11. Candace Feb 25 at 1:49 pm Reply Reply

    Annie, no worries your response wasn’t judgmental…it just details what you have chosen to do in your house :)  I struggle with the TV issue as well.  Normally we are way too crazy trying to get out the door in the morning and go to activities but when my little one does actually settle for a morning nap my older son can watch two shows, maybe.  By the second one he is pretty much ready for something else to do.  Then by evening I try and let them watch TV so  I can make dinner but no one is into it.   So sometimes, awful as it sounds I wish they would just SIT AND WATCH! LOL.  But other days it is all I can do to get my 2 year old away from the silly screen.  We have to physically leave the house to stop the tantrum, so that’s what we do. We go on “nature walks” “turtle hunts” and stuff like that, or we go to the park in our wagon and mommy blows bubbles on the way.  I have to be SUPER entertaining but many times it does take just leaving the house, and the TV, behind.  At least at this age.  I am just now learning to use it as an incentive, and boy this is genius :) I think what Amy does is awesome, and I will totally pack away the boxes.  My one year old is into breaking DVDs and this is a GREAT tip!

  12. Elizabeth Feb 25 at 6:07 pm Reply Reply

    My kids get almost no tv (maybe 30-60 min/week?) but not really because of a philosophical decision on my part. I would LOVE to have an electronic babysitter occasionally. What I’ve found with my 5 & 3 year old, however, is that their behavior when the tv goes off is so attrocious that it’s pretty much not worth it. If I remember to have a Big Discussion first about how long the tv is going to be on and how we’re going to behave when it goes off, then MAYBE I’ve got a shot at avoiding an hour of crankiness, sulking or outright tantrumns. Usually not. And then I say, “If you can’t keep it together when the show is done, then you’re not watching tv for a week.” So much for my babysitter. Overall what’s happened is they’ve gotten pretty good at entertaining themselves playing while I’m cooking or whatever. Our big downfall is when someone has stomach flu and I really, really want them immobilized for hours. I let them watch a lot of tv, but I pay for it for days, if not weeks.

  13. kimm Feb 26 at 3:23 pm Reply Reply

    My little 11 month old LOVES clips of kids dancing, and sesame st. clips on computer- we watch 5- 10 min in in morning and 10 in the afternoon. He loves cats more than anything, so we watch them and babies on youtube- he is an only child for another 8 months, we may up everything then:)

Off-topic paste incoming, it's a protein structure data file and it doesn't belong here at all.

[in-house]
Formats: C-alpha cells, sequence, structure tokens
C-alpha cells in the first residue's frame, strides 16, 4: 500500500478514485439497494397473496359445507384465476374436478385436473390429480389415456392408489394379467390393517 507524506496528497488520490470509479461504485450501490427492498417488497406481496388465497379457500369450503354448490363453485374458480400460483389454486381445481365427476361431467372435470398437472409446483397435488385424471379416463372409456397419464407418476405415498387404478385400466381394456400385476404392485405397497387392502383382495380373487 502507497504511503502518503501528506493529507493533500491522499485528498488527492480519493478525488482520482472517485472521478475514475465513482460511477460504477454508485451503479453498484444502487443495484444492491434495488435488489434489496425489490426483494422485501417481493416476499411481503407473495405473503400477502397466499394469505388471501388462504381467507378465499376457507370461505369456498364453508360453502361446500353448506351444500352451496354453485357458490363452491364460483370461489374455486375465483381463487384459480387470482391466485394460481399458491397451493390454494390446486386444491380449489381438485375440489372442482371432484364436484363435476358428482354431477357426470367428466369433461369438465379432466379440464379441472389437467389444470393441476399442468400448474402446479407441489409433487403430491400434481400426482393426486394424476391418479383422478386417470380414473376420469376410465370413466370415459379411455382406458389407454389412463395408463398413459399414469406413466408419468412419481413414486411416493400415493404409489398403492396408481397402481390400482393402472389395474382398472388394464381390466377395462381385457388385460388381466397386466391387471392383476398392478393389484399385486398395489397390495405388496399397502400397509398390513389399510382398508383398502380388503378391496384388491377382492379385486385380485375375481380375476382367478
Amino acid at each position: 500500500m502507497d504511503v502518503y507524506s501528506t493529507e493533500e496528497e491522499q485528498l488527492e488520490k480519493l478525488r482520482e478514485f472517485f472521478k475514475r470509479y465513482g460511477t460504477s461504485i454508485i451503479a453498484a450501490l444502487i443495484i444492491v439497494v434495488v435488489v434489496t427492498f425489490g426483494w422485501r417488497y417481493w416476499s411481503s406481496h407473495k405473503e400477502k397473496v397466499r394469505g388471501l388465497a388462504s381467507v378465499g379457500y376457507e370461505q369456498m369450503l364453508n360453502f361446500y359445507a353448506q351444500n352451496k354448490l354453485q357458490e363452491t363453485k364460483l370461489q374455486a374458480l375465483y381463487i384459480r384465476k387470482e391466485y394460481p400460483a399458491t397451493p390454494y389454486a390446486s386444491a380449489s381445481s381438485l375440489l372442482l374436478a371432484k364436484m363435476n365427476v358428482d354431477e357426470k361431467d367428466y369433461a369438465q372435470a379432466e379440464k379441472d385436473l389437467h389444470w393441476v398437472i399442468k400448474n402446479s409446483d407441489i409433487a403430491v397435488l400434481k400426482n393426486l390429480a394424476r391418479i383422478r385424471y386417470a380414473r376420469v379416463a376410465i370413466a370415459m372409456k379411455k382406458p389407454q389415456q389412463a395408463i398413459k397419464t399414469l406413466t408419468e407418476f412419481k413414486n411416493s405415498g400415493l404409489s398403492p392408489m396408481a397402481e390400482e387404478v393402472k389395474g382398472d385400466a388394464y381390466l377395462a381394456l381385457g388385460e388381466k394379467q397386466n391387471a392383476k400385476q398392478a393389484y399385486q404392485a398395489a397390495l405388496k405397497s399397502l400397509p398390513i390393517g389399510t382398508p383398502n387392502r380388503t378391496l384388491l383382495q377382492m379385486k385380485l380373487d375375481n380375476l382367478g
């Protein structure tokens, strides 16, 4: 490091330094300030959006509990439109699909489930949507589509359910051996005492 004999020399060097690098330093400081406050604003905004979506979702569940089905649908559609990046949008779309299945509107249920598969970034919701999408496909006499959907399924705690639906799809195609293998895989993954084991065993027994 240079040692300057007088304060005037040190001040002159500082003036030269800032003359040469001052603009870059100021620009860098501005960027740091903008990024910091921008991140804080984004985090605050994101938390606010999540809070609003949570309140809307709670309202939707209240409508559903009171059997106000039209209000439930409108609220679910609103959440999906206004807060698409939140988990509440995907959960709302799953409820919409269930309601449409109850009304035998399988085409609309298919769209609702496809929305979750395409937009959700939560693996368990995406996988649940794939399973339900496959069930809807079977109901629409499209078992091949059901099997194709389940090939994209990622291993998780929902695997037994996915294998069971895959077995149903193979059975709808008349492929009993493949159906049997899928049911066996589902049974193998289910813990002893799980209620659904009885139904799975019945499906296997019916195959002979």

14. Olivia Feb 27 at 8:06 am Reply Reply

    I’m much like Corie, with always having the tv on for background noise so it’s really hard for me to limit tv watching when I am such an addict myself. Right now, my almost 3 yr old in in daycare full time so that creates a limitation, but on the weekends it’s kind of bad. I also use the tv when she wakes up early while I get ready for work, and she gets to watch a couple of shows in the evening while I do other chores/cook dinner. It’s going to be difficult, but I’m really going to have to change my ways when she is no long in daycare this summer.

  15. Alissa Feb 27 at 9:15 am Reply Reply

    I believe my kid is the weirdest kid around.  I can’t get him to watch TV.  At all.  He freaks out if I turn the TV on.  He will watch videos (of himself, or of places we’ve been), so now I make sure I take lots of videos and then string them all together in to one 10 minute movie.  He can handle watching those.  But seriously.  What three year old hates the TV?  Besides mine??

    • tasterspoon Feb 27 at 1:18 pm Reply Reply

      I swore to abide by the no-TV-till-2 rule, but every now and then I’ll be completely out of new ideas for playing and/or just want to sit for a while, and I’ll pop on Signing Time (they were on PBS last fall so I DVR’ed a bunch). And occasionally my husband will put on a football game. Mostly it’s a failure because my 15-mo says “Hello! Hello!” to the person onscreen and when they don’t respond she seems so disappointed it breaks my heart. Maybe we’ll make it to 2 after all. But she does like to look at clips of herself on the camera.

  16. Shelly Feb 27 at 12:06 pm Reply Reply